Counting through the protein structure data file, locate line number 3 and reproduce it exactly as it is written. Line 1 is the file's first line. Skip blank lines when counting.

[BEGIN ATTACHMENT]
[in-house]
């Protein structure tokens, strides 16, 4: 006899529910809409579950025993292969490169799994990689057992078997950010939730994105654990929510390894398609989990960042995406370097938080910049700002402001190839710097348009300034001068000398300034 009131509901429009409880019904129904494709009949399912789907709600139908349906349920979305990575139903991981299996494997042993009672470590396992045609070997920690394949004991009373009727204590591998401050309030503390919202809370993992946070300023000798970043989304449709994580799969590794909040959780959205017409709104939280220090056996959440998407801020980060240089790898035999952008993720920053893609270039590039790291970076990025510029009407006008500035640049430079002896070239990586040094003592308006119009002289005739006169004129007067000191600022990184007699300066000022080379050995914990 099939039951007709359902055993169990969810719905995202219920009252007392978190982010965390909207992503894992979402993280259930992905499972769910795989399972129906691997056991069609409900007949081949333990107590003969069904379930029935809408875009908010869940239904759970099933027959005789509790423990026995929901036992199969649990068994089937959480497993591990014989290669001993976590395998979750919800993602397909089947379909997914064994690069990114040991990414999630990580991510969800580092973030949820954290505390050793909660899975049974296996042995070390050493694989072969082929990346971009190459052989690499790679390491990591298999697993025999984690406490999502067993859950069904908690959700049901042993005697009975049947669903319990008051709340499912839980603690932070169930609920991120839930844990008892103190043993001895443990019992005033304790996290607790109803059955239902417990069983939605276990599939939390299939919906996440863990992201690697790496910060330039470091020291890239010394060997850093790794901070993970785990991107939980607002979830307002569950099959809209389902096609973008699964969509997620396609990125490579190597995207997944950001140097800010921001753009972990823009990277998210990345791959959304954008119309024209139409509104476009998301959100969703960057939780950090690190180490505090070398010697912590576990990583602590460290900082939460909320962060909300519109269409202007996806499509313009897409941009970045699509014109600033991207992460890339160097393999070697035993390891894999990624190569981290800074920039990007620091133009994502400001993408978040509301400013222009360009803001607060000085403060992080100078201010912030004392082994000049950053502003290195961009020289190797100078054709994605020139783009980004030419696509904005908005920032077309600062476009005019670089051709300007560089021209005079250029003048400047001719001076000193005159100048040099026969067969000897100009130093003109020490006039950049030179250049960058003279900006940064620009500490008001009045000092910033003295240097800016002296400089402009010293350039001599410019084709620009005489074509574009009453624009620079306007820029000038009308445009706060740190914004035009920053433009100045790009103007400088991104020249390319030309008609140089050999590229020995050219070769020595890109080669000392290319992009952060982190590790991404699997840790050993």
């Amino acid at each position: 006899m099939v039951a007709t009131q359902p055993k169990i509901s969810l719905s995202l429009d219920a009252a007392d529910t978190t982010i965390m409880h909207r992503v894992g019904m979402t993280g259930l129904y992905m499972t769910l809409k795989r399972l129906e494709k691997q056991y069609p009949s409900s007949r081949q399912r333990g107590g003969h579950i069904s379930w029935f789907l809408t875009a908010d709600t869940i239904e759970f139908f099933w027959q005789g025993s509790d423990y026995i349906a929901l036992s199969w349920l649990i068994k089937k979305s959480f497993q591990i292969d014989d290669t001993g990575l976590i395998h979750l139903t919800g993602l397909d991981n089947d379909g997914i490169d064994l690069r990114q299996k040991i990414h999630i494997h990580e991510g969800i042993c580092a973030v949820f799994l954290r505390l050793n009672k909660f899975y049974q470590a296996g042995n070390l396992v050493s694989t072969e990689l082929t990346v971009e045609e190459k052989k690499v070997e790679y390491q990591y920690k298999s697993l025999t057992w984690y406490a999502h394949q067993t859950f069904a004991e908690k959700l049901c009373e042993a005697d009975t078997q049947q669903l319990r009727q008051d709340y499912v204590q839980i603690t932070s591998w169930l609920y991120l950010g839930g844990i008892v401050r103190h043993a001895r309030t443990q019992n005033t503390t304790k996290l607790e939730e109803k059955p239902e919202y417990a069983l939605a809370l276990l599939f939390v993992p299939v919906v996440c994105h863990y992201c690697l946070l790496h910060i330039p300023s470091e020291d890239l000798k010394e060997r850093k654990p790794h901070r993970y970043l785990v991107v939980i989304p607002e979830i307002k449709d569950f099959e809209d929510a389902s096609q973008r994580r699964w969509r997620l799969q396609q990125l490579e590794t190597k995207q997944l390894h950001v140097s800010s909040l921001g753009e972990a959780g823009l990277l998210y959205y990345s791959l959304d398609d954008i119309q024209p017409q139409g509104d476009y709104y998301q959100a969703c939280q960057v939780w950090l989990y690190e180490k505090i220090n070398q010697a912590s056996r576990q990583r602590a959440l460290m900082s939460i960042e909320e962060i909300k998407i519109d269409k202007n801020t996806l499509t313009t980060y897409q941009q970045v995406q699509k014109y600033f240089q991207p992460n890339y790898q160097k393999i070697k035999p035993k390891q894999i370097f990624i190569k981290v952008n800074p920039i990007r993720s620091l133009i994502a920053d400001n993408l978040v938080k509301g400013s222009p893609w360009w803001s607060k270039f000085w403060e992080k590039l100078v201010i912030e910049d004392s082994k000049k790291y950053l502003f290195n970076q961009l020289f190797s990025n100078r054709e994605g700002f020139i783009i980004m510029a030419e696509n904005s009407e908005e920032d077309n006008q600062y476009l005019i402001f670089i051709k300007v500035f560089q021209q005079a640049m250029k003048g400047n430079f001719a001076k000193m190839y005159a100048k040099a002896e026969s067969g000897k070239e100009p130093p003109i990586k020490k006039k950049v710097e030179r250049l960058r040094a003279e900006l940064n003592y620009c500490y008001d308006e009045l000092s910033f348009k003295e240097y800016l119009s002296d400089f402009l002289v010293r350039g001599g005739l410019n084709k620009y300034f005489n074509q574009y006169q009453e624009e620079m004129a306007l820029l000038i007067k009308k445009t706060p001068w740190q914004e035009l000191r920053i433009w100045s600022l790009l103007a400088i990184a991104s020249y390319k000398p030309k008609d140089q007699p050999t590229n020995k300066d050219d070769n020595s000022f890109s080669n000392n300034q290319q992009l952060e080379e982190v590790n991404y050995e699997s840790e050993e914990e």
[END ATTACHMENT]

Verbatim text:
């Amino acid at each position: 006899m099939v039951a007709t009131q359902p055993k169990i509901s969810l719905s995202l429009d219920a009252a007392d529910t978190t982010i965390m409880h909207r992503v894992g019904m979402t993280g259930l129904y992905m499972t769910l809409k795989r399972l129906e494709k691997q056991y069609p009949s409900s007949r081949q399912r333990g107590g003969h579950i069904s379930w029935f789907l809408t875009a908010d709600t869940i239904e759970f139908f099933w027959q005789g025993s509790d423990y026995i349906a929901l036992s199969w349920l649990i068994k089937k979305s959480f497993q591990i292969d014989d290669t001993g990575l976590i395998h979750l139903t919800g993602l397909d991981n089947d379909g997914i490169d064994l690069r990114q299996k040991i990414h999630i494997h990580e991510g969800i042993c580092a973030v949820f799994l954290r505390l050793n009672k909660f899975y049974q470590a296996g042995n070390l396992v050493s694989t072969e990689l082929t990346v971009e045609e190459k052989k690499v070997e790679y390491q990591y920690k298999s697993l025999t057992w984690y406490a999502h394949q067993t859950f069904a004991e908690k959700l049901c009373e042993a005697d009975t078997q049947q669903l319990r009727q008051d709340y499912v204590q839980i603690t932070s591998w169930l609920y991120l950010g839930g844990i008892v401050r103190h043993a001895r309030t443990q019992n005033t503390t304790k996290l607790e939730e109803k059955p239902e919202y417990a069983l939605a809370l276990l599939f939390v993992p299939v919906v996440c994105h863990y992201c690697l946070l790496h910060i330039p300023s470091e020291d890239l000798k010394e060997r850093k654990p790794h901070r993970y970043l785990v991107v939980i989304p607002e979830i307002k449709d569950f099959e809209d929510a389902s096609q973008r994580r699964w969509r997620l799969q396609q990125l490579e590794t190597k995207q997944l390894h950001v140097s800010s909040l921001g753009e972990a959780g823009l990277l998210y959205y990345s791959l959304d398609d954008i119309q024209p017409q139409g509104d476009y709104y998301q959100a969703c939280q960057v939780w950090l989990y690190e180490k505090i220090n070398q010697a912590s056996r576990q990583r602590a959440l460290m900082s939460i960042e909320e962060i909300k998407i519109d269409k202007n801020t996806l499509t313009t980060y897409q941009q970045v995406q699509k014109y600033f240089q991207p992460n890339y790898q160097k393999i070697k035999p035993k390891q894999i370097f990624i190569k981290v952008n800074p920039i990007r993720s620091l133009i994502a920053d400001n993408l978040v938080k509301g400013s222009p893609w360009w803001s607060k270039f000085w403060e992080k590039l100078v201010i912030e910049d004392s082994k000049k790291y950053l502003f290195n970076q961009l020289f190797s990025n100078r054709e994605g700002f020139i783009i980004m510029a030419e696509n904005s009407e908005e920032d077309n006008q600062y476009l005019i402001f670089i051709k300007v500035f560089q021209q005079a640049m250029k003048g400047n430079f001719a001076k000193m190839y005159a100048k040099a002896e026969s067969g000897k070239e100009p130093p003109i990586k020490k006039k950049v710097e030179r250049l960058r040094a003279e900006l940064n003592y620009c500490y008001d308006e009045l000092s910033f348009k003295e240097y800016l119009s002296d400089f402009l002289v010293r350039g001599g005739l410019n084709k620009y300034f005489n074509q574009y006169q009453e624009e620079m004129a306007l820029l000038i007067k009308k445009t706060p001068w740190q914004e035009l000191r920053i433009w100045s600022l790009l103007a400088i990184a991104s020249y390319k000398p030309k008609d140089q007699p050999t590229n020995k300066d050219d070769n020595s000022f890109s080669n000392n300034q290319q992009l952060e080379e982190v590790n991404y050995e699997s840790e050993e914990e």